by Isabelle Chiu
Black holes have been a mystery to both scientists and the general public alike. But now, with new imaging technology, we have finally confirmed their existence.
The very first image of a black hole (pictured above) was captured by the international Event Horizon Telescope (EHT) collaboration, with eight different ground-based radio telescopes. This glowing, donut-shaped black hole is in the center of the galaxy M87, around 55 million light years away, and it is 6.5 billion times greater than the mass of the Sun.
This discovery was released in the Astrophysical Journal Letters on April 10 and also confirmed in seven different press conferences across the globe. The team observed two black holes in total – M87’s and also Sagittarius A, which is at the Milky Way’s center. Since both galaxies are far from Earth, in order to compile an image with a high-enough resolution, scientists needed an Earth-sized telescope. However, scientists were able to use a technique known as interferometry, where two or more sources of light are merged to create an inference pattern, with eight radio observatories — two within the North American continent, two in Hawaii, two in South America, one in Spain, and one in Antarctica. When combined, the observatories’ resolving pattern was equivalent to a telescope the size of an Earth. A collaboration of this scale had never been done before, and the EHT produced highly anticipated results.
The team recorded every wavelength of data coming their way from Sagittarius A and M87 for five days straight in April 2017. The total data accumulated to multiple petabytes, too much to transmit through cloud sharing software — the raw data had to be collected on hard disks and physically shipped between the different observatories within the EHT. After combining the data from across the globe, the team started data analysis in mid-2018 and decided to first image M87 because it would yield a cleaner picture. This image confirms scientific theories, which are discussed by Ethan Ward here.
Firstly, what is a black hole? A black hole is bound by its event horizon, commonly known as the “point of no return,” and is similar to a one-way membrane. This is defined as the edge of the black hole where gravity is so strong nothing can be seen and nothing can escape. Around it is the accretion disk, a band of spinning matter comprised of stellar debris. In this groundbreaking image, the event horizon appears five times larger than it actually is because the black hole warps space and bends paths of light. Although the accretion disk exists on all sides of the black hole, due to the strong gravity, the accretion disk appears to wrap around the black hole like a shadow, because of the light rays distorted to go around the black hole. This effect is known as gravitational lensing.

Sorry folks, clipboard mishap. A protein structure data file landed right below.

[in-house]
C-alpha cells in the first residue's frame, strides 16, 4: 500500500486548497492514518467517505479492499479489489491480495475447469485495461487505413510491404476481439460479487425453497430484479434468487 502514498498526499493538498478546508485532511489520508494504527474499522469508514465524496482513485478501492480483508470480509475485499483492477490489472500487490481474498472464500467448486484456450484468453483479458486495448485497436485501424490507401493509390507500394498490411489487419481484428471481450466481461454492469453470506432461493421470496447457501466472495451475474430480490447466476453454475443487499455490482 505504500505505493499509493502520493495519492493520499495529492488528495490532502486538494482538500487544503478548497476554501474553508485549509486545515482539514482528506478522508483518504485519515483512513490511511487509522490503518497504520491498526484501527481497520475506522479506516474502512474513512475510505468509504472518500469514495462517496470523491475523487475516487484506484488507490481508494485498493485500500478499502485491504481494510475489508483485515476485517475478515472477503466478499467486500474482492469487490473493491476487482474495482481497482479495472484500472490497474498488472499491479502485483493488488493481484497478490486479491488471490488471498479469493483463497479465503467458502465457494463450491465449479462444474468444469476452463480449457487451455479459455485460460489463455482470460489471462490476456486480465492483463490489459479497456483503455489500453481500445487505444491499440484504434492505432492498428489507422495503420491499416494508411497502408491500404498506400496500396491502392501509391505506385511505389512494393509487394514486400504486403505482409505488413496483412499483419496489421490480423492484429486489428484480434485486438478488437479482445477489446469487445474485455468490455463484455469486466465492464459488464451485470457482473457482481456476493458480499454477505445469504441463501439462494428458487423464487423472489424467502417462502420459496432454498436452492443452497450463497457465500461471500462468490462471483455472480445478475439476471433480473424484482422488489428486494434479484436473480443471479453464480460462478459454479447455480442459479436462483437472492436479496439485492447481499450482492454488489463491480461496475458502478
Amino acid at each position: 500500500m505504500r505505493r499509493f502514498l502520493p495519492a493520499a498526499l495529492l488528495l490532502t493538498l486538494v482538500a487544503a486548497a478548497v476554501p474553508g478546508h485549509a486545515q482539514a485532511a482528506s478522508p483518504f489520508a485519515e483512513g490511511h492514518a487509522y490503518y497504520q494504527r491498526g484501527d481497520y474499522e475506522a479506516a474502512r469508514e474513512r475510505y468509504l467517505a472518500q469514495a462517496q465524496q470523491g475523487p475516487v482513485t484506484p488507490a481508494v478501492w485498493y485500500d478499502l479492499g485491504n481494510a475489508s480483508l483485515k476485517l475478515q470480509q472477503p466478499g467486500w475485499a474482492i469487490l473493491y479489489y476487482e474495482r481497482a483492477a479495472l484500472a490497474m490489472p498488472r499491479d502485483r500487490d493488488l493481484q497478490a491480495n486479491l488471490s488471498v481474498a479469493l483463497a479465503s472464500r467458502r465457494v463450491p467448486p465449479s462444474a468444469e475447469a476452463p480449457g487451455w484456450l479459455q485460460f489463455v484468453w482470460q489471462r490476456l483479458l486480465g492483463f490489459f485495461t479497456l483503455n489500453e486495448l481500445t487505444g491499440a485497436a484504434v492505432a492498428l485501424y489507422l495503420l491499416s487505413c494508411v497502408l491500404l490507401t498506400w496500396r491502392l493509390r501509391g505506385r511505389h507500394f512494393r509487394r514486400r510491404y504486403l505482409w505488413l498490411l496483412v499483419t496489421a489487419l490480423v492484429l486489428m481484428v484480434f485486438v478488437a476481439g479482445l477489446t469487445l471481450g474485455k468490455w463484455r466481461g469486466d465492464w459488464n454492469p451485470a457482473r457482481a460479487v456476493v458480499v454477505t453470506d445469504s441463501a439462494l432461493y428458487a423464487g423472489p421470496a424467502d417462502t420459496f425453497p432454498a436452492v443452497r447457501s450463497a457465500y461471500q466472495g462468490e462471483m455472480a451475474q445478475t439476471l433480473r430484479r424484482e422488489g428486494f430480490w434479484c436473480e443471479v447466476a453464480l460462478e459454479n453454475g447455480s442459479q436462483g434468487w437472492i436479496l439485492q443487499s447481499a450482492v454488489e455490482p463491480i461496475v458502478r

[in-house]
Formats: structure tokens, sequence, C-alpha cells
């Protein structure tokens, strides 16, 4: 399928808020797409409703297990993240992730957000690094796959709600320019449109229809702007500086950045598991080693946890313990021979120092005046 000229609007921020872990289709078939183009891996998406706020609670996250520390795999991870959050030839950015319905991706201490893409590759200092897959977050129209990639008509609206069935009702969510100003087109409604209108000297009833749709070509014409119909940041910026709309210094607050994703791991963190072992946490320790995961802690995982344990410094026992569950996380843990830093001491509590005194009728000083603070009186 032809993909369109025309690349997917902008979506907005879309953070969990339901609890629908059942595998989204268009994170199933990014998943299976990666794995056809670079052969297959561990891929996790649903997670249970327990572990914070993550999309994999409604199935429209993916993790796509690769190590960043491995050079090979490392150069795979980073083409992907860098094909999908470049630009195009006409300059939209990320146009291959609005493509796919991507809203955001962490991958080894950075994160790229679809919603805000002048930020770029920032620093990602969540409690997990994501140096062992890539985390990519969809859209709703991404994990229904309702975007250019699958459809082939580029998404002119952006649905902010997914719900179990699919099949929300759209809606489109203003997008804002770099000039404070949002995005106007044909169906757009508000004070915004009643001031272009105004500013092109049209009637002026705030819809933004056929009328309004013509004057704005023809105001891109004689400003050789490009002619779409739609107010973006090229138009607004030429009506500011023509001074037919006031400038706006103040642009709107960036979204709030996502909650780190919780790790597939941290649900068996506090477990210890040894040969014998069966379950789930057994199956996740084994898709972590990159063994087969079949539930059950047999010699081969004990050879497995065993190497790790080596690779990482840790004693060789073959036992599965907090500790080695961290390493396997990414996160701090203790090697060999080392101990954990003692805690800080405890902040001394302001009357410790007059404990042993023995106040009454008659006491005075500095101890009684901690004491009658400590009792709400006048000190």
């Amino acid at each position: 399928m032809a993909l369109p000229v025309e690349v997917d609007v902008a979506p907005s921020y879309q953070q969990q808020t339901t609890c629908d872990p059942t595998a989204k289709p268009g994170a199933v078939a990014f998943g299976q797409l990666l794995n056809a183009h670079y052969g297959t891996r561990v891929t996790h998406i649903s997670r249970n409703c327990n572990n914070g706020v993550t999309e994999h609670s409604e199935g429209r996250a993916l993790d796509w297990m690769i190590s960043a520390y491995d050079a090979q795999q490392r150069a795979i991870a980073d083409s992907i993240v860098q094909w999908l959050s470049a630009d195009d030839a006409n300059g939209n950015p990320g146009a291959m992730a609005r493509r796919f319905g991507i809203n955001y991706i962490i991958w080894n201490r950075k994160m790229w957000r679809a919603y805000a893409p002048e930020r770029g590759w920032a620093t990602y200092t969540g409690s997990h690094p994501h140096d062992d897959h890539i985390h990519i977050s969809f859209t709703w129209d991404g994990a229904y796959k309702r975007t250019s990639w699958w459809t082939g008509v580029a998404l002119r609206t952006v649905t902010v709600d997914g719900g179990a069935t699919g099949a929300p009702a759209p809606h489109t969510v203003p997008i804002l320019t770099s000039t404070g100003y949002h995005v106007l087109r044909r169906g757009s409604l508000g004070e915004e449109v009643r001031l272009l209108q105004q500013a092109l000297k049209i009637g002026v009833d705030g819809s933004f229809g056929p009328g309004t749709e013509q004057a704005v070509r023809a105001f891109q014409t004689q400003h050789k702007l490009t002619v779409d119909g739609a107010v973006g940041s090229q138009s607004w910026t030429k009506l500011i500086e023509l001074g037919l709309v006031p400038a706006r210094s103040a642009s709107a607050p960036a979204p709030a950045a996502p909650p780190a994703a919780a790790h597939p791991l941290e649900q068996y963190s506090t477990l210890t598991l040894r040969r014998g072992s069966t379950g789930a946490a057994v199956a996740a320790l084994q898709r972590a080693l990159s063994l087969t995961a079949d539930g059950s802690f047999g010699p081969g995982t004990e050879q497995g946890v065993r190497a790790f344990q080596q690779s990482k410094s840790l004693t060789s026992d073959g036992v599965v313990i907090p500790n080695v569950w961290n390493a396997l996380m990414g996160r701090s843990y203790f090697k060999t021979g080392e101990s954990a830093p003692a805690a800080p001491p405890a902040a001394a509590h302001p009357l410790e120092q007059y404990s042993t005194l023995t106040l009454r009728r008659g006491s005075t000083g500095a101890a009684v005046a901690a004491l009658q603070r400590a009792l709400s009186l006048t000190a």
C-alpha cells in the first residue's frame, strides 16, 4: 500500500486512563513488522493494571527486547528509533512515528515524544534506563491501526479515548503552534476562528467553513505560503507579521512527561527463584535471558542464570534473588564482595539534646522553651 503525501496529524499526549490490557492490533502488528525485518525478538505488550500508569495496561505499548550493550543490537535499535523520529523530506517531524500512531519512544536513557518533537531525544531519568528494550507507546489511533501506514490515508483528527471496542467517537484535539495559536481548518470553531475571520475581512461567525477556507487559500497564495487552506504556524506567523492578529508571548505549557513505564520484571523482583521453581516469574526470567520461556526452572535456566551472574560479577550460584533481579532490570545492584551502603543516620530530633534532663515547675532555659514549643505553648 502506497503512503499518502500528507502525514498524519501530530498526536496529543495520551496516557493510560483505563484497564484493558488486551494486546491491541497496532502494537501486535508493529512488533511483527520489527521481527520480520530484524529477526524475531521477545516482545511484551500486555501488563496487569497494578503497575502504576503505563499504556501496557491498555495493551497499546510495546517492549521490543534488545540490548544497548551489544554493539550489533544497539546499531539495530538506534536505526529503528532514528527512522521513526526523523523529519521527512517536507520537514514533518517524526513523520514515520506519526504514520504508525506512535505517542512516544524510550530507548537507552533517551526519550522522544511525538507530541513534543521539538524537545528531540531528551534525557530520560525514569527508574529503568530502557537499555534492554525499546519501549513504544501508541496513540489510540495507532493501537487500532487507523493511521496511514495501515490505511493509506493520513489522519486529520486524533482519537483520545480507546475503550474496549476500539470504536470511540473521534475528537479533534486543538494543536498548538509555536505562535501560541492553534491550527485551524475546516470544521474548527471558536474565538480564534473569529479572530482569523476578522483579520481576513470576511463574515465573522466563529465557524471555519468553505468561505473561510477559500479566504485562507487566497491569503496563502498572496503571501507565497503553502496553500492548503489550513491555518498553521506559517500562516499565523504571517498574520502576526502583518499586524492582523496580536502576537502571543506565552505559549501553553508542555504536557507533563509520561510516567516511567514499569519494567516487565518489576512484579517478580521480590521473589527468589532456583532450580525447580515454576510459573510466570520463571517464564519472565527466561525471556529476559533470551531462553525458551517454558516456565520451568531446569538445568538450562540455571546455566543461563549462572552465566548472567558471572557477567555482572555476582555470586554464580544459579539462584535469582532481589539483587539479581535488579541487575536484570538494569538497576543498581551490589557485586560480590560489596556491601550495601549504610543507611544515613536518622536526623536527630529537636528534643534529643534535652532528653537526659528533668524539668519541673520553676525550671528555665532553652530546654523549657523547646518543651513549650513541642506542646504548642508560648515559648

However, this isn’t an evenly-distributed halo, as in all images collected, the halo appears significantly brighter on the bottom left. Due to the Doppler-shift effect, the sides rotating toward the observer should appear much brighter than the others. Stars are red/blue shifted, based upon how far it is and whether or not it moves toward or away from the observer. A red-shifted star indicates that it is moving away, as the light shifts toward the red end of the visible light spectrum. A blue shifted star is moving toward the observer, with a higher frequency. Similarly, the brighter, bottom left side of the black hole is due to the radio telescopes picking up on higher frequency signals, meaning it is closer to Earth. Through picking up on the frequency, scientists could see the spin of the black hole, but not its speed.
The image also provided evidence of a photon ring around the black hole. The photon orbit is the gravitational point where light will neither drop in nor escape. This orbit is not stable, and it is circular in 3D, as if it were taking different paths along a sphere. This circular force is unusual, as most forces are elliptical. Outside of the photon orbit is the innermost stable circular orbit (ISCO), which moves mechanically (like a 2D circle). Most of the data collected was from the ISCO, as the photon orbit is more difficult to collect data from. Due to the bending of light around the black hole, the photon orbit creates a shadow effect.
In the astrophysicists’ world, this discovery was revolutionary because it has proven Einstein’s theory of general relativity. Read more about the significance and scientific implications of M87’s image in Ethan Ward’s blog article!
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